The role of diet is controversial. I’m unclear about the role of diet and allergies in a lot of my patients. If a child has a clear food allergy you bet, avoid it. If they eat peanuts and they swell up or their skin flares and that’s something that happens every time they have peanuts then they should not have peanuts, that simple. But for a lot of my atopic patients, it’s a much blurrier picture than that and I certainly have had several children who’ve been on such restrictive diets because of the food allergies they’ve tested positive to that their growth curves have dropped off. And that always makes me very nervous because their skin was still bad, they just weren’t growing very well.
There’s this issue of probiotics in the literature, the studies that were done with lactobacillus, sort of the yogurt-type bacteria that seemed to indicate that that may help some patients with eczema. I think the jury’s still out on some of that but it’s an interesting idea.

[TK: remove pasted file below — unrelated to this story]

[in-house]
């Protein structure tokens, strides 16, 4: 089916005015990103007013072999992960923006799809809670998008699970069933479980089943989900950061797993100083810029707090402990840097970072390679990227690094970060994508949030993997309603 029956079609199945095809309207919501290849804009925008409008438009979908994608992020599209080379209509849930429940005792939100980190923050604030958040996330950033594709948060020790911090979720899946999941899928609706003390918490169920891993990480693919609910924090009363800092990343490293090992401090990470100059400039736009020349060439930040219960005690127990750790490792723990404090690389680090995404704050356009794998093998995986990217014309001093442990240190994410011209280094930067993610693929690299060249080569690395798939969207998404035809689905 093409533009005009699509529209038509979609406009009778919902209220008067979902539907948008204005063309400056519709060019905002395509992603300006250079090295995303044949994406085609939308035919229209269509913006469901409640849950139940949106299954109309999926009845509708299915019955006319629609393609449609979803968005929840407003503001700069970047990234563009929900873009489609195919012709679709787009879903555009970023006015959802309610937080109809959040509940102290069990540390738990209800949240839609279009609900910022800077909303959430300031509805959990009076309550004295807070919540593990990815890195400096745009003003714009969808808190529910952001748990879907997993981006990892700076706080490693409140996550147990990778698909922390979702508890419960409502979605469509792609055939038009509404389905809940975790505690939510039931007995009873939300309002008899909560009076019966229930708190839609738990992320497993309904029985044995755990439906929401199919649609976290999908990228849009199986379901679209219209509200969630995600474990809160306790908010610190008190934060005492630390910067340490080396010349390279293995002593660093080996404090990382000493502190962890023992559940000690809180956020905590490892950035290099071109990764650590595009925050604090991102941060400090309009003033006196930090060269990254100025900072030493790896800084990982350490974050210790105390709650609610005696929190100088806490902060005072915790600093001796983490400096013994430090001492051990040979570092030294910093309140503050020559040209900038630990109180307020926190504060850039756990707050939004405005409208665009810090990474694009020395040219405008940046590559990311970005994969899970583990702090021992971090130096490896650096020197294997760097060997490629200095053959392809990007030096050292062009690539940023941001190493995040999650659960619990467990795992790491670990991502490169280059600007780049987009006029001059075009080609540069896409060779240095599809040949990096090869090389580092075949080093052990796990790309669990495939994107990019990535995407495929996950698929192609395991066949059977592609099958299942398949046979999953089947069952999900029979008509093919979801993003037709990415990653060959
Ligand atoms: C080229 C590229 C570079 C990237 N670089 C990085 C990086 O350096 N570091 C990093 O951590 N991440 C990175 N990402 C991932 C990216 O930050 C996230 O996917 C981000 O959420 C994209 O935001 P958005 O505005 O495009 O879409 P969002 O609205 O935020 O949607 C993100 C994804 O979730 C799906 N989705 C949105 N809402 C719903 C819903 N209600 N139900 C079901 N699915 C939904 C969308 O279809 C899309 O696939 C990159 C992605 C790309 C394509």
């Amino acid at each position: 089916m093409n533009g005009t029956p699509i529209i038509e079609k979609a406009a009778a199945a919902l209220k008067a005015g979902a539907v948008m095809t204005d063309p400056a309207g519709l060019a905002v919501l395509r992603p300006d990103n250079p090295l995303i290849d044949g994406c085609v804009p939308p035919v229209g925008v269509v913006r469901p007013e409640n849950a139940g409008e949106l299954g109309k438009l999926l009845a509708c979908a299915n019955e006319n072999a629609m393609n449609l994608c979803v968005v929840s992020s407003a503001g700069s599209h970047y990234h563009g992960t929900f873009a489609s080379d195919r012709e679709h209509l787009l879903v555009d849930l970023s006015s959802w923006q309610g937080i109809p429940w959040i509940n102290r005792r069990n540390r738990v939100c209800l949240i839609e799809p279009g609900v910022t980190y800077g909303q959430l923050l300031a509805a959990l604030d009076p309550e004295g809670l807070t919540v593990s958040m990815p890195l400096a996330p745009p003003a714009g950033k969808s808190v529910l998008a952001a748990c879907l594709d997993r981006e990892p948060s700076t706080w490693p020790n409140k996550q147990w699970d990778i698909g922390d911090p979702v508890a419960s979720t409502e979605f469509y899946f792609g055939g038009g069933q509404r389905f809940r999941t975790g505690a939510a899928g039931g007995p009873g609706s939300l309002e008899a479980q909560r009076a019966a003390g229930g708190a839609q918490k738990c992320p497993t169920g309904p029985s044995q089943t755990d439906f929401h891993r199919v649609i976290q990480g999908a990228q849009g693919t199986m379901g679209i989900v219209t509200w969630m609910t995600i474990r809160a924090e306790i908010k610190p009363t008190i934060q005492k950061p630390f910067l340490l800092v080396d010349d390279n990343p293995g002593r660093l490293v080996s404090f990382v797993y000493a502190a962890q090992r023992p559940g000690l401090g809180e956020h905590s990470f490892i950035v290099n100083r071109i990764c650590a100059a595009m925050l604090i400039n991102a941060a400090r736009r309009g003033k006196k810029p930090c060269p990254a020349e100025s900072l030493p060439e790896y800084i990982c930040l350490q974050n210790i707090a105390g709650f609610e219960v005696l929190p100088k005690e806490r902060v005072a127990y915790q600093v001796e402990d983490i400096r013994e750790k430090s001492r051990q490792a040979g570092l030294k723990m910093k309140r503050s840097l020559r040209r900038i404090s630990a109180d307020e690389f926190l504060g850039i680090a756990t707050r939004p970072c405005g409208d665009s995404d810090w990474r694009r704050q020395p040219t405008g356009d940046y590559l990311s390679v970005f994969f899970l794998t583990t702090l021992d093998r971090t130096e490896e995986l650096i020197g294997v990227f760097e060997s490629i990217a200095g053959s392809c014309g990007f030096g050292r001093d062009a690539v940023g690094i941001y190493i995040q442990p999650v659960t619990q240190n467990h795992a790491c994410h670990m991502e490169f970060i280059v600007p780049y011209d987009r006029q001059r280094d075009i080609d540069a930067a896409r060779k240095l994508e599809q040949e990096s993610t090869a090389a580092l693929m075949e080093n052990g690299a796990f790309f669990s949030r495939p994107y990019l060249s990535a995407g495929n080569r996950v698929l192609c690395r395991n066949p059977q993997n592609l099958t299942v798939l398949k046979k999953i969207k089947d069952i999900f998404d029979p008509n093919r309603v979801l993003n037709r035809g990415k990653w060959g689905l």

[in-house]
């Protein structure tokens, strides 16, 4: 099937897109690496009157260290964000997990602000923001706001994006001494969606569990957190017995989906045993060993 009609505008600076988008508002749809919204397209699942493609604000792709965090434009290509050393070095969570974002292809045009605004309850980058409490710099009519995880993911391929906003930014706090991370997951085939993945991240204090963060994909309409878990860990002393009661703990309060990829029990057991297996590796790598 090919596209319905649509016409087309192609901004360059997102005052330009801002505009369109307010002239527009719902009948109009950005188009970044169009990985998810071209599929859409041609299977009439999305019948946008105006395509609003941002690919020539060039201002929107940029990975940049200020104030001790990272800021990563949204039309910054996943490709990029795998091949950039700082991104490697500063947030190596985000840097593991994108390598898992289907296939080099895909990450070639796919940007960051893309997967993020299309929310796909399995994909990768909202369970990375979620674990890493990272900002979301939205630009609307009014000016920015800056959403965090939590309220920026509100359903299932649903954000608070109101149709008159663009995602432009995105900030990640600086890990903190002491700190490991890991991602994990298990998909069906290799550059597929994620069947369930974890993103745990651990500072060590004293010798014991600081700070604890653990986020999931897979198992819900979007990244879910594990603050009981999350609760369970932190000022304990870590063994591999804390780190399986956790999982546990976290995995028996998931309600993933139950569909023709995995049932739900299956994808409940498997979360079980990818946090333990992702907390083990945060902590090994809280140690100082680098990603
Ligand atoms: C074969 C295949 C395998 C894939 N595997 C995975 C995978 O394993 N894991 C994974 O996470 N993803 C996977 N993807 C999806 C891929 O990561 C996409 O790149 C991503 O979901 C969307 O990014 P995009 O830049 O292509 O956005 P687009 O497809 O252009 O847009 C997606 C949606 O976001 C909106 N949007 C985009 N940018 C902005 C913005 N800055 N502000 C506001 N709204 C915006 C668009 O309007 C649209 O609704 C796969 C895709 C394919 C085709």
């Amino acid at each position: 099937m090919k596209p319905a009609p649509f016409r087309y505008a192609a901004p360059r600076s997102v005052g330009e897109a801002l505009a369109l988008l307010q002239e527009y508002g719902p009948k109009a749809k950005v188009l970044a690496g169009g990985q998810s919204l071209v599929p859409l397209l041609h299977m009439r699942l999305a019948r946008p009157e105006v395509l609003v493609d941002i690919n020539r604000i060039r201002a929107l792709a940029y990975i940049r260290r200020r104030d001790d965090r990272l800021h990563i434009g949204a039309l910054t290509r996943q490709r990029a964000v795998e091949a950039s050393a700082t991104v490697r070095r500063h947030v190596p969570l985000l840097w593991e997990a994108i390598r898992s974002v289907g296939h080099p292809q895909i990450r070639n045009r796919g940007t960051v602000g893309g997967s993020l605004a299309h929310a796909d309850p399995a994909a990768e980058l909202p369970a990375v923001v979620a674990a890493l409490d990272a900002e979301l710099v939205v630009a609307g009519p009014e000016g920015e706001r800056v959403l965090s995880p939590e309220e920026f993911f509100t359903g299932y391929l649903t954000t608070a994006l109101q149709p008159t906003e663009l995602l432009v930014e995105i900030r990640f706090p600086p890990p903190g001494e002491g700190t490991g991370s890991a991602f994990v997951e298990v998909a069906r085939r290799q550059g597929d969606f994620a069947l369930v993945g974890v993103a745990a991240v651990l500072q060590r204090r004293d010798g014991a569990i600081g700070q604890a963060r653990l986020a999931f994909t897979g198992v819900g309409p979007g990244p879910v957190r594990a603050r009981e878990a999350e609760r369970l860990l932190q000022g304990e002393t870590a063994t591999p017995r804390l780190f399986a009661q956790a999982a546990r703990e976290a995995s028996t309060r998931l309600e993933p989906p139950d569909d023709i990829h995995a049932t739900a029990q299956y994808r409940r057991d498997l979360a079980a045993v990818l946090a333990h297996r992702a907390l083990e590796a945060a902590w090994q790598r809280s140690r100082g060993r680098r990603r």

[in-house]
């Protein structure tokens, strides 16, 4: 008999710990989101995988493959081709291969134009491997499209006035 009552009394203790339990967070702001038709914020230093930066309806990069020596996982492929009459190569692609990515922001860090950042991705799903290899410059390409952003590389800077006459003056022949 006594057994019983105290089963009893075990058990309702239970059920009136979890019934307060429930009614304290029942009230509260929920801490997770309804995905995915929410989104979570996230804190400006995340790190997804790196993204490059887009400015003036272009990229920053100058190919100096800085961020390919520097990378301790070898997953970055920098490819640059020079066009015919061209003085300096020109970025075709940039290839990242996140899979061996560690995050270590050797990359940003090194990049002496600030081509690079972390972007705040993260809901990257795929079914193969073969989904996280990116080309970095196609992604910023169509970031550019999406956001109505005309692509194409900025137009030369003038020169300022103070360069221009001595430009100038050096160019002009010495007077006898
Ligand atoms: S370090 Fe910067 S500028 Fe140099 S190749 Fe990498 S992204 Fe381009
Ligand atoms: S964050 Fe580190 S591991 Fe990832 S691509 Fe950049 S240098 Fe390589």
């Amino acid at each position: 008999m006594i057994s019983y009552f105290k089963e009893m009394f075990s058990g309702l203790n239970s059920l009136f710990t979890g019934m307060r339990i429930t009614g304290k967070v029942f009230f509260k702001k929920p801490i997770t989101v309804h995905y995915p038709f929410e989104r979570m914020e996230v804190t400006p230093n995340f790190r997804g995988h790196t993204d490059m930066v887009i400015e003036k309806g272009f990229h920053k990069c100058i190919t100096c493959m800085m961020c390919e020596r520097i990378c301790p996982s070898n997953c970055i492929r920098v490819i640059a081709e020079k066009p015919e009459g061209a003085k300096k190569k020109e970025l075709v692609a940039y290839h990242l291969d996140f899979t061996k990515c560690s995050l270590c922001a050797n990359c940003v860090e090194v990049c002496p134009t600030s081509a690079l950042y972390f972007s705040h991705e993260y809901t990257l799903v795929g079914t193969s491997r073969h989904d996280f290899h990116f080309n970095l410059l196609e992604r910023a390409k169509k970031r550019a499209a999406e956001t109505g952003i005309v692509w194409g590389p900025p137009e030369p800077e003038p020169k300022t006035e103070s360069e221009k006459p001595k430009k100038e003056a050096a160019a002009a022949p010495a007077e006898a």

What about other topical therapies that you can do? Wet wraps are one of the things that I’m sure a lot of you have experience with either personally or for a family member and it’s one of my particular favorite things to do. It’s a way that you can do either full skin or spot intensive therapy again without having to go on systemic medications and it works sort of on that tropical zone principle. For a lot of you, I’m sure you’ve noticed for at least those of you with children with atopic dermatitis, kids very rarely have a rash in their diaper area. We call that the tropical zone, it’s warm and it’s moist and the skin stays happy down there. We’re trying to generalize that to these other more inflamed areas. You’re trying to get sort of an intensive moisturization exposure for the skin. Most protocols involve hydrating the skin in the bath sometimes with mineral oil or baby oil, something like that added to the bath water. Remember, I tell everybody when you’re doing that, just watch out, that tub gets slippery and that’s a real concern. And then you come out of the bath, you pat dry, you put on your moisturizer or your medication and then you wrap the affected areas of the skin with wet bandages, bandages that have been soaked in warm water or moisturizer and then you overlay those with a dry one and then the individual goes to bed and sleeps in that. That is incredibly time consuming as I’m sure any of you that have done that know and so I try and modify that a little bit. I think that that’s helpful for spot therapy, but for some kids where either they’re not going to leave on the wet wraps, they pull them off, or where it’s going to be incredibly time consuming to do, sometimes what we’ll do is rather than doing the damp dressings, we do just a pair of wet PJs or wet sweats and then pull a dry layer of sweats over that and you can often achieve the same affect. In a way it’s a lot like the sauna suits that are out there which work on the same principle. You can modify this based on location.